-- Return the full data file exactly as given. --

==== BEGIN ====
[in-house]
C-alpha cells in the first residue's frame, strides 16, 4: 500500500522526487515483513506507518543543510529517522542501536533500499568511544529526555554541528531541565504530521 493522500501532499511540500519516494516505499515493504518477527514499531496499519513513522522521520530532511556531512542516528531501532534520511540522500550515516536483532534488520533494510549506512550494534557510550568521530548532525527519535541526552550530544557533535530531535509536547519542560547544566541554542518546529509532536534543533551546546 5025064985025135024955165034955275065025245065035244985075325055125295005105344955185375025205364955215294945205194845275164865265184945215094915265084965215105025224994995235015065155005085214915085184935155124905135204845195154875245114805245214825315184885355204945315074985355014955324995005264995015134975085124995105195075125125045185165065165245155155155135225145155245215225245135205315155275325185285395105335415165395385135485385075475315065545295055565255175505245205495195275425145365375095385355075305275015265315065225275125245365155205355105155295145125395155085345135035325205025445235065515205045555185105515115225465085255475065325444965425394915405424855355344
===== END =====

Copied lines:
[in-house]
C-alpha cells in the first residue's frame, strides 16, 4: 500500500522526487515483513506507518543543510529517522542501536533500499568511544529526555554541528531541565504530521 493522500501532499511540500519516494516505499515493504518477527514499531496499519513513522522521520530532511556531512542516528531501532534520511540522500550515516536483532534488520533494510549506512550494534557510550568521530548532525527519535541526552550530544557533535530531535509536547519542560547544566541554542518546529509532536534543533551546546 5025064985025135024955165034955275065025245065035244985075325055125295005105344955185375025205364955215294945205194845275164865265184945215094915265084965215105025224994995235015065155005085214915085184935155124905135204845195154875245114805245214825315184885355204945315074985355014955324995005264995015134975085124995105195075125125045185165065165245155155155135225145155245215225245135205315155275325185285395105335415165395385135485385075475315065545295055565255175505245205495195275425145365375095385355075305275015265315065225275125245365155205355105155295145125395155085345135035325205025445235065515205045555185105515115225465085255475065325444965425394915405424855355344